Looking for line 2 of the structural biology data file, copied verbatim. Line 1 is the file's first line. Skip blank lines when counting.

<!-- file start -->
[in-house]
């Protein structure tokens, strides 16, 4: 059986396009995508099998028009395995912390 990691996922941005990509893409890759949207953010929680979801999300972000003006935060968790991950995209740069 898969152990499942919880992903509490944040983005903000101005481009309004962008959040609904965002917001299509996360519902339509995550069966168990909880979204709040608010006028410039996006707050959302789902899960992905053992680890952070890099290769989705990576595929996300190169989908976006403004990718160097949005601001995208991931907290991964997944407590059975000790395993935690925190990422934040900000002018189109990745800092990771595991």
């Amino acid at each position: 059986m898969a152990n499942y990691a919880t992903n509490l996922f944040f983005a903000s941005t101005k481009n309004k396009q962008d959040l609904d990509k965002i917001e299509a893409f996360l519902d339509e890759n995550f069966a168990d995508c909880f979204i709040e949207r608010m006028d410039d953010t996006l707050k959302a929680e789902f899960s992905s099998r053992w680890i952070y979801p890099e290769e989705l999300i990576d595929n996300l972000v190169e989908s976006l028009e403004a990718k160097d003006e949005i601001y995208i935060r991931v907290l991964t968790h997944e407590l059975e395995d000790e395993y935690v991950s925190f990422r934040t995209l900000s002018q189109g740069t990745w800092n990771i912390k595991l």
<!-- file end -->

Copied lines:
């Protein structure tokens, strides 16, 4: 059986396009995508099998028009395995912390 990691996922941005990509893409890759949207953010929680979801999300972000003006935060968790991950995209740069 898969152990499942919880992903509490944040983005903000101005481009309004962008959040609904965002917001299509996360519902339509995550069966168990909880979204709040608010006028410039996006707050959302789902899960992905053992680890952070890099290769989705990576595929996300190169989908976006403004990718160097949005601001995208991931907290991964997944407590059975000790395993935690925190990422934040900000002018189109990745800092990771595991």